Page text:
Republicans on the House Oversight and Government Reform Committee are pressing the Department of Justice for more information about contact government lawyers reportedly made with Lois Lerner, the former IRS employee at the center of the scandal over the IRS’s targeting of tea party groups for special scrutiny.
The fresh push from committee chairman Darrell Issa of California and committee member Jim Jordan of Ohio is a signal the GOP will continue to pursue possible contempt charges against Ms. Lerner after she invoked the fifth amendment right against self-incrimination on two occasions when called before the committee.
“For over eight months, the committee has sought to carry out its oversight obligations in concert with the Department of Justice’s law-enforcement duties,” the congressmen wrote in a letter dated March 20. “At every stage, the department has refused to fully cooperate with the committee.”
“In light of recent reports that the department interviewed former IRS official Lois Lerner, we write to again request information about the administration’s investigation of the IRS targeting,” they wrote.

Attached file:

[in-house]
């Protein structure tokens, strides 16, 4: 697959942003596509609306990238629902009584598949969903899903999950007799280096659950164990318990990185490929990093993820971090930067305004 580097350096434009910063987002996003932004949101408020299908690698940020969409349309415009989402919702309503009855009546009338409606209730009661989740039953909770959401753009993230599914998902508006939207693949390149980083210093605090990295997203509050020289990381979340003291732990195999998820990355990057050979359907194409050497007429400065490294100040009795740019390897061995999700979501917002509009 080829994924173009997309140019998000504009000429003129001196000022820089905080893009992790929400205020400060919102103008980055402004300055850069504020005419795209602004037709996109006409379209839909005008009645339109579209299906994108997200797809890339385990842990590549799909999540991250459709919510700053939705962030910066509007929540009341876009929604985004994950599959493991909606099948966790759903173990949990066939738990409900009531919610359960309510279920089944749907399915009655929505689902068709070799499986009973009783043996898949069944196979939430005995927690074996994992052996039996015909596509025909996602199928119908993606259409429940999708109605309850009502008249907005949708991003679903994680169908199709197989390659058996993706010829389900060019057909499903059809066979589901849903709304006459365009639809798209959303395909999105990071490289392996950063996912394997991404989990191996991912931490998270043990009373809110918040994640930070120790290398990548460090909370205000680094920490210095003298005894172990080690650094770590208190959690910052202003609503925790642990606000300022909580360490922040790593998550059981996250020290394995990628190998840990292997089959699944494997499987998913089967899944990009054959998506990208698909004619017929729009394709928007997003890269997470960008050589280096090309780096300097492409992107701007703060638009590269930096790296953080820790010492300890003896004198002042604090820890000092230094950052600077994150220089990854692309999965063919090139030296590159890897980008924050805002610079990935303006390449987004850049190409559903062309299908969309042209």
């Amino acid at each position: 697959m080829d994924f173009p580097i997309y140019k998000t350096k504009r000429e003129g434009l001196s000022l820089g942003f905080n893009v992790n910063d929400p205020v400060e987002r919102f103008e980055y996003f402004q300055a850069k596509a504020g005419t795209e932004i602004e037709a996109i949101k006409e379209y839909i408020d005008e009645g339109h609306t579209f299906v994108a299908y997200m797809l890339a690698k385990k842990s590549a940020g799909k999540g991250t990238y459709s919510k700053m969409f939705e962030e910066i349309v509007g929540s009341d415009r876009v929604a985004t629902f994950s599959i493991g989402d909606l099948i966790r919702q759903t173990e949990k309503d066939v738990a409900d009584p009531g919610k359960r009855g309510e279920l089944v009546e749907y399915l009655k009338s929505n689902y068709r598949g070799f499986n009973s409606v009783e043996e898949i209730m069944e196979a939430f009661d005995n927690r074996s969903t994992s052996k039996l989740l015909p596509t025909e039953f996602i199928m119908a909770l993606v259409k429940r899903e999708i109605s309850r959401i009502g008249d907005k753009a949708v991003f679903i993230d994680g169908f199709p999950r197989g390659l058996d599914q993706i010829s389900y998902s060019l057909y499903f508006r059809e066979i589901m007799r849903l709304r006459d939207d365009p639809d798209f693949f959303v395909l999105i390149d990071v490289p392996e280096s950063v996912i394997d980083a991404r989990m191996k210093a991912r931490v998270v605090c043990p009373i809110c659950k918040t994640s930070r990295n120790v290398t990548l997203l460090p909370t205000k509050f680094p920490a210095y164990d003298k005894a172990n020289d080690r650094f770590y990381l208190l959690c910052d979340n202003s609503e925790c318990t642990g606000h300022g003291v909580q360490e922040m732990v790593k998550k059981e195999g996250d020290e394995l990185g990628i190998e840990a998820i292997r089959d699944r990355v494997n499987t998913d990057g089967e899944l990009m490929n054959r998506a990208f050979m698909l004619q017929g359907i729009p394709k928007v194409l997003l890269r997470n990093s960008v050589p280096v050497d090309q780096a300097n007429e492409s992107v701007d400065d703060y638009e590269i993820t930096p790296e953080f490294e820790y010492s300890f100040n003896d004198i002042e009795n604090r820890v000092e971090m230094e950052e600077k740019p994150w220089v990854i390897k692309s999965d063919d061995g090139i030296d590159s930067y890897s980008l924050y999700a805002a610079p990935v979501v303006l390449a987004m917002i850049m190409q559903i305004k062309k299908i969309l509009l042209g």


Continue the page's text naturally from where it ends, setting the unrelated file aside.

In the letter, they ask Mr. Holder for specific details about the department’s interview, as well as any communications between the department, other law enforcement agencies, Ms. Lerner or her counsel regarding immunity.
A spokesman for the Justice Department did not immediately respond to a request for comment.
Earlier this month, Mr. Issa had recalled Ms. Lerner to try to make her testify about her role in the IRS’s targeting of tea party groups for special scrutiny.
After Ms. Lerner refused to answer 10 separate questions, citing her right against self-incrimination, Mr. Issa gaveled the hearing closed.
Rep. Elijah E. Cummings of Maryland, the panel’s top Democrat, asked to be recognized and Mr. Issa said he would entertain a question, but when Mr. Cummings began a statement criticizing the IRS investigation, Mr. Issa had the microphones cut and left the room.
Mr. Cummings has recently circulated a legal analysis and said it appears that Mr. Issa’s conduct during the hearing voided the possibility of holding Ms. Lerner in contempt of Congress.
House Speaker John A. Boehner, Ohio Republican, said last week that he and House counsel “reject the premise of Mr. Cummings’ letter.”
“I do not agree with that analysis in any way, shape or form,” Mr. Boehner said. “I’ve made clear on more than one occasion that Ms. Lerner should either testify or be held in contempt.”